Recent years have seen a dramatic rise in the number of literary adaptations flooding the big screen, from cartoon spin-offs such as the Batman series, to screen versions of Emma and Sense and Sensibility. But what happens to popular texts when they are transformed into an entirely different medium, and what of the novelisation of popular films, usually dismissed as part of the promotional merchandising which surrounds them? Adaptations considers the theoretical and practical difficulties surrounding the translation of a text into film, and also looks at the reverse process; the novelisation of films like Jane Campion's The Piano, and the spin-off literature which collects around cult sci-fi programmes such as The X-Files and Star Trek. Through three sets of case studies, the contributors examine the key debates surrounding adaptations: how can screen versions of literary classics be faithful to the text? Can Jane Austens irony be filmed, and why are costume dramas always of their own time?
The first section outlines the gradual acceptance of the validity of screen versions of literary classics, beginning with the history of Shakespeare on film from Olivier's Hamlet to 90s versions of Much Ado About Nothing, Othello, Richard III and Hamlet, and considers the recent vogue for Jane Austen adaptations on film and television. Examining repeatedly filmed texts like Louisa May Alcott's Little Women, contributors explore the ways in which adaptations remake their parent text to reflect contemporary ideas and concerns. The second section considers the reverse process; how modernist writers like Virginia Woolf incorporated cinematic elements into their work, how Dennis Potter's plays treat the literary text as a first draft for television, and explains why there had to be a novel of Jane Campion's film The Piano. In the final section, contributors turn to multiple adaptations; the films in which the original text or television series is forgotten or made irrelevant, from Spielberg's approach to filming the Holocaust in Schindler's List, to mini-series versions of pulp novels like Lace and the live action film of the Flintstones.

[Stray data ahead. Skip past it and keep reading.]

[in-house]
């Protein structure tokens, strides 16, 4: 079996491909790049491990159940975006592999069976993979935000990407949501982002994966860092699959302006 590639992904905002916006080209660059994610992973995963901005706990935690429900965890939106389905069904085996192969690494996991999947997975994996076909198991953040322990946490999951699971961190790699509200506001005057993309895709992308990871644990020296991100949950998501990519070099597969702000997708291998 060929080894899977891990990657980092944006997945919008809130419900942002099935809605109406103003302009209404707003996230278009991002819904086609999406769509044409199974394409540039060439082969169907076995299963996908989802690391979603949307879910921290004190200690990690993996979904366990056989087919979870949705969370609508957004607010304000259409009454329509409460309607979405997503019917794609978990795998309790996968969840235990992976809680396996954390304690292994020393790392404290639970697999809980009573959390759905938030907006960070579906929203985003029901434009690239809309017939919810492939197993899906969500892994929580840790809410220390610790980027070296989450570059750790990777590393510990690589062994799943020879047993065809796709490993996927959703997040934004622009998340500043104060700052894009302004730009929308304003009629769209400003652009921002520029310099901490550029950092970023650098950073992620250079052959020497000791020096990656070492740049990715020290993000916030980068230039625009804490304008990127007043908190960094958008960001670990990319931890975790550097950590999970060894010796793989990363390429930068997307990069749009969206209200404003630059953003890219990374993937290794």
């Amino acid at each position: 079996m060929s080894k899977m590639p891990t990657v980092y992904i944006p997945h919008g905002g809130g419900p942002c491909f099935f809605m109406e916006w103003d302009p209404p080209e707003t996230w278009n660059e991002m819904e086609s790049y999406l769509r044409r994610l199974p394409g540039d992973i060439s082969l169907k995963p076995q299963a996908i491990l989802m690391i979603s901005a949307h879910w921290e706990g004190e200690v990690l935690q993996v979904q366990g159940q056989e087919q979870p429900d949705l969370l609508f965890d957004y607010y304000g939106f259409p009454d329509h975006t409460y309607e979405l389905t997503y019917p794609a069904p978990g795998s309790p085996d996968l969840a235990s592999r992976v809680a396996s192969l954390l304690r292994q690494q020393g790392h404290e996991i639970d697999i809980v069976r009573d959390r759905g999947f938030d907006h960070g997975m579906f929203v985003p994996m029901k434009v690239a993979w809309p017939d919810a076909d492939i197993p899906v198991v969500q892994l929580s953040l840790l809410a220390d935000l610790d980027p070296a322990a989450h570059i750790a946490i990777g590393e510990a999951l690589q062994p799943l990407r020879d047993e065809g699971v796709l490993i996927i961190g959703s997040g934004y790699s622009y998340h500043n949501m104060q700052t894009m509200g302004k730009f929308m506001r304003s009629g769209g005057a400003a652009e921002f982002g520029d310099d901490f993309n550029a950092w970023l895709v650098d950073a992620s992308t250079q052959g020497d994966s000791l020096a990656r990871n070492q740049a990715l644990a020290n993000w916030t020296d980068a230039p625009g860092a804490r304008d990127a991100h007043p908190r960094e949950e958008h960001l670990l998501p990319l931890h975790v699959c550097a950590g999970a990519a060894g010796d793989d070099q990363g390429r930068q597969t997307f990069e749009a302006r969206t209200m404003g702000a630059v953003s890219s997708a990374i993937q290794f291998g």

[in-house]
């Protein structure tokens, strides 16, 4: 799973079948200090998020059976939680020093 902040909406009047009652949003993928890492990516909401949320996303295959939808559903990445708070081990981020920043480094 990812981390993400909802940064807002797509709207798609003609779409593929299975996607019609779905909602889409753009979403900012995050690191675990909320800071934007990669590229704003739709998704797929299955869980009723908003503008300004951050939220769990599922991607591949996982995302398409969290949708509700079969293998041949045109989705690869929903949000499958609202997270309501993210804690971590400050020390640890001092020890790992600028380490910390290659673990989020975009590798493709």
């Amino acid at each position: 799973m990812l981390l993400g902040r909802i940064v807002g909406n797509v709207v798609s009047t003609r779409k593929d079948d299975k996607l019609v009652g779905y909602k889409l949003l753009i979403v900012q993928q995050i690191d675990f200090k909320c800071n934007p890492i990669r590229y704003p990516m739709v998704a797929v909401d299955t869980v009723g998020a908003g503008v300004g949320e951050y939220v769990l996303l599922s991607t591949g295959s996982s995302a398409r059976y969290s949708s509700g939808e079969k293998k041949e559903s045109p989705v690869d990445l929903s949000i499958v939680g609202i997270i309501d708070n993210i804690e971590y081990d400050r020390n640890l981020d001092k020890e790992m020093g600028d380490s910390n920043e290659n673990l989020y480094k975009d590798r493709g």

Tracing the complex alterations which texts experience between different media, Adaptations is a unique exploration of the relationship between text and film. Roger Bromley, Will Brooker, Deborah Cartmell, John Cook, Ken Gelder, Ina Rae Hark, Pat Kirkham, Julian North, Sharon Ouditt, Derek Pa
Deborah Cartmell is Senior Lecturer in the School of Arts and Humanities at De Montfort University, Leicester. Imelda Whelehan is Principal Lecturer in English and Womens Studies at De Montfort University.